Legal consequences are enforceable remedies created by a judge
The principal elements of a action for breach of contract
Shaheen v. Knight
Court of Common Pleas Pennsylvania (1957)
P sues D for an operation. P alleges D contracted to make him sterile. He received the operation on September 16 1954, and had a child with his wife February 11th 1956. P does not allege any negligence by the D. He is suing for all the living expenses for the child in question. The case is based on contract.
Should the doctor be liable for expenses to a child that occurred after a botched vasectomy?
The courts do not hold that this constitutes damage; they don’t feel the financial burden is worth the joys he would receive from raising a child.
It is against public policy to consider a child as damages, rather the remedy available is adoption.
It would be different if the doctor says something like I’ll make a special promise and guarantee my work.
Agreement/Bargain : Agreement is a manifestation of mutual assent on the part of two or more persons. A bargain is an agreement to exchange promises or to exchange a promise for a performance or to exchange performances.
Section 1 Contract defined
A k is a promise or a set of promises for the breach of which the law gives a remedy, or the performance of which the law in some recognizes as a duty
Section 2 Promise; Promisor; Promisee; Beneficiary:
1. A promise is a manifestation of intention to act or refrain from acting in a specified way, so made as to justify a promise in understanding that a commitment has been made.
2. The person manifesting the intention is promisor.
3. The person to whom the manifestation is addressed is promise.
4. Where performance will benefit a person other than the promise, that person is a beneficiary.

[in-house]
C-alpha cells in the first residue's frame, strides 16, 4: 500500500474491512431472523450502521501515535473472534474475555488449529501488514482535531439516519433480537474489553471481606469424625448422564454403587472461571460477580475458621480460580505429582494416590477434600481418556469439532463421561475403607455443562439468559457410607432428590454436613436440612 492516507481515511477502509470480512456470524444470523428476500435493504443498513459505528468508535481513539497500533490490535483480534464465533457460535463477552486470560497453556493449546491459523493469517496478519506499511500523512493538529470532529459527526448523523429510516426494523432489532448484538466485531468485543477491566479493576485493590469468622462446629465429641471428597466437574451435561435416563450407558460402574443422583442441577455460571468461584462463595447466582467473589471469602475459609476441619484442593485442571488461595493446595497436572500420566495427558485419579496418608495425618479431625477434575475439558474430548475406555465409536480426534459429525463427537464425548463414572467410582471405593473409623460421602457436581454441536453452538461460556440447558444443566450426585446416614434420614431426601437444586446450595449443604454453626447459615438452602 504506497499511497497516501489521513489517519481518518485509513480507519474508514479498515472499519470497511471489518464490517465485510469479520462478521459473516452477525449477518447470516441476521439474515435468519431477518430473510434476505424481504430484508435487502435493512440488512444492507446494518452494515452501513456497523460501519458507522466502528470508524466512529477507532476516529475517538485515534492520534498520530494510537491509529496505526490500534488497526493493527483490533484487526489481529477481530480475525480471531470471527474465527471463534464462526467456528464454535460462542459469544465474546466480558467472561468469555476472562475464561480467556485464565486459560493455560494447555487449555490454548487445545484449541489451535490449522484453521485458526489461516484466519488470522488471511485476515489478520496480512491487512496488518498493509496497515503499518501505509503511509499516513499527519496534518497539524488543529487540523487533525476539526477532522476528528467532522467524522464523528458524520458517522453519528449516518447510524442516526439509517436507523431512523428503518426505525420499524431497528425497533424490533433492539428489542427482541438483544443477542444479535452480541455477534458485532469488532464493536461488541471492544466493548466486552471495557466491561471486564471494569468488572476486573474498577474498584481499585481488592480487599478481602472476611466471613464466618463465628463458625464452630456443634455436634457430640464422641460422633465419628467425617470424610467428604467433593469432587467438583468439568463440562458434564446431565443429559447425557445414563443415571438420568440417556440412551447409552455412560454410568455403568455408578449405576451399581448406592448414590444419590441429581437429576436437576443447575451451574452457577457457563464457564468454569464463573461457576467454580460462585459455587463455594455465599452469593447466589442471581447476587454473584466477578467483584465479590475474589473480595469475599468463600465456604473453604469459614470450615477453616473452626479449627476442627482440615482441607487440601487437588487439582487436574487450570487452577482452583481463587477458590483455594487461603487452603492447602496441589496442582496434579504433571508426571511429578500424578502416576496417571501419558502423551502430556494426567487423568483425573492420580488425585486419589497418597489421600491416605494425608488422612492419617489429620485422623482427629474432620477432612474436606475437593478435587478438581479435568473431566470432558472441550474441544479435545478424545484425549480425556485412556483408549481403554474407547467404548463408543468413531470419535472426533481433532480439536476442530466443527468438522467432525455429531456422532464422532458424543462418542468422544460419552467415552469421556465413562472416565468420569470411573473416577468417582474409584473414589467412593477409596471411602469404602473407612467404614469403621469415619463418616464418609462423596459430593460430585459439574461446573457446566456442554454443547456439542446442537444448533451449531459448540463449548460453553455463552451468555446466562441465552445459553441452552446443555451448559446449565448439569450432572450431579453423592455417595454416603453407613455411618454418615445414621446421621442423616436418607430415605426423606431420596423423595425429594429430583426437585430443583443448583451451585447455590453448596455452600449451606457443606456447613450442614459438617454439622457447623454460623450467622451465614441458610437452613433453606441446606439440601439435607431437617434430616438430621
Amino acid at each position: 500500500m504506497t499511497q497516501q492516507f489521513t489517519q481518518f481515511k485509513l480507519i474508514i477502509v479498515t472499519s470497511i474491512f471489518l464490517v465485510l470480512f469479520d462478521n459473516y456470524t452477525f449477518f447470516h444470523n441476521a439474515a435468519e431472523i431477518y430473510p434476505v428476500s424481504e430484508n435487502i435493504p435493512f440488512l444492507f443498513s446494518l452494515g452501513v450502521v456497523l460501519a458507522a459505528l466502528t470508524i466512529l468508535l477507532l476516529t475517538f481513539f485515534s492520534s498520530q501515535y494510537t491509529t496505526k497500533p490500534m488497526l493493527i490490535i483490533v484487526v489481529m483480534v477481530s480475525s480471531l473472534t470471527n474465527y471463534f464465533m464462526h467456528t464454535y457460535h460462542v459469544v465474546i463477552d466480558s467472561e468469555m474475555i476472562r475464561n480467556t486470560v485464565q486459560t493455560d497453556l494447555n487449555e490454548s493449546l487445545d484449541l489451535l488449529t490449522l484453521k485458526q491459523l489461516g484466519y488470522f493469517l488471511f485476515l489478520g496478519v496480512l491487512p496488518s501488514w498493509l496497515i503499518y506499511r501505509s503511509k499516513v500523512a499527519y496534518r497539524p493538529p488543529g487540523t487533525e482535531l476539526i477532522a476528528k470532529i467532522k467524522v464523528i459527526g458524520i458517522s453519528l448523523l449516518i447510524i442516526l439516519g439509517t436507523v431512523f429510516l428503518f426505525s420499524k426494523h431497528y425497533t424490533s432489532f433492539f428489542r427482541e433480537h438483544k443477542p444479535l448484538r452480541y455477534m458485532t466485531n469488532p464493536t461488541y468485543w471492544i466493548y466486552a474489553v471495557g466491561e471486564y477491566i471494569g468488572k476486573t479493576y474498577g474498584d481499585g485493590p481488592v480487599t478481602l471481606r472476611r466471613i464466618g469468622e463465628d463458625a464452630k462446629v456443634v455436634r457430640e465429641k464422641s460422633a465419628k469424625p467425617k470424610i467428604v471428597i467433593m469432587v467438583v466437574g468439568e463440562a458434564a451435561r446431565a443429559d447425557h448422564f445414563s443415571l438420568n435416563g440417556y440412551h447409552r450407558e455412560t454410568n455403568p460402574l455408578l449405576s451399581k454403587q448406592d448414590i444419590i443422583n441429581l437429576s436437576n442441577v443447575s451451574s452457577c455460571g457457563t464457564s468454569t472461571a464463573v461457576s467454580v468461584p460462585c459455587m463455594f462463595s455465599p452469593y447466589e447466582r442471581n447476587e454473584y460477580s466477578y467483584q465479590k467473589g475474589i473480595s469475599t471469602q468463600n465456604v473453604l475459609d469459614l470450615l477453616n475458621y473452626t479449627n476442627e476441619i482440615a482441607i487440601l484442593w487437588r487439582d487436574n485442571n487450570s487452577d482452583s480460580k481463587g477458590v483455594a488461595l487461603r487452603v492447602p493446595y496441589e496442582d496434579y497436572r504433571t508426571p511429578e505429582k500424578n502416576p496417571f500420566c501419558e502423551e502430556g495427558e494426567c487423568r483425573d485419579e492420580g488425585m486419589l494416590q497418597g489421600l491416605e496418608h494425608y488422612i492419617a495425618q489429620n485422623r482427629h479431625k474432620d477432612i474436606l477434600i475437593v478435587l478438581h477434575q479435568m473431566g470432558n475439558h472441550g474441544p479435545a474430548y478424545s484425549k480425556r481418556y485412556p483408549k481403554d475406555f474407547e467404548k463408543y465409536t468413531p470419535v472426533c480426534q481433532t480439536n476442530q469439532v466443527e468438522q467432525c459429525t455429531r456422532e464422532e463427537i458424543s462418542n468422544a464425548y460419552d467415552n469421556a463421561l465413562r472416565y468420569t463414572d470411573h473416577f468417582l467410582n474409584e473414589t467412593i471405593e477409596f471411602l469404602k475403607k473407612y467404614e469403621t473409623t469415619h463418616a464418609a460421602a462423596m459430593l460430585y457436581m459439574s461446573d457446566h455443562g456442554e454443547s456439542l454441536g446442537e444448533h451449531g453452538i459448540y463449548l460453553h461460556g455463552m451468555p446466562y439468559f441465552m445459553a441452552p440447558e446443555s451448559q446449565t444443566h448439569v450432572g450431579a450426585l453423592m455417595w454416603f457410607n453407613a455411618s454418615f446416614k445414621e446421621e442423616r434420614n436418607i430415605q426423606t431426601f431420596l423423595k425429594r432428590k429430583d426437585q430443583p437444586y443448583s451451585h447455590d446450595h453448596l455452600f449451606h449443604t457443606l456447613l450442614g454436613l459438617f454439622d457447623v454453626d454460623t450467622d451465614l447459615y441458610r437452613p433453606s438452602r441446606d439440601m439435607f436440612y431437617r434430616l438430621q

Section 3 Agreement Defined:
An agreement is a manifestation of mutual assent on the part of two or persons. Bargain is agreement to exchange promises or to exchange a promise for a performance or to exchange performances.
Section 4 How a Promise May be Made:
A promise may be stated in words either oral or written, or may be inferred wholly or partly from conduct (silence when there’s a duty to speak, for example).
Contract law is state based, based on states common law system. The Restatement is in place to summarize the majority rule of the states. Restatement is not statutory law, rather persuasive authority.
UCC allows for rules of commerce to be uniform throughout the union, most of the UCC being adopted by 49 states.
The UCC or statutory law is highest precedent followed by case law and the persuasive authority.
Purpose is uniformity
Section 178 When a term is unenforceable on grounds of public policy
(1) A promise or other term of an agreement is unenforceable on grounds of public policy if legislation provides that it is unenforceable or the interest in its enforcement is clearly outweighed in the circumstances by a public policy against the enforcement of such terms.
(2) In weighing the interest in the enforcement of a term, account is taken of
(a) the parties’ justified expectations,
(b) any forfeiture that would result if enforcement were denied, and
(c) any special public interest in the enforcement of the particular term.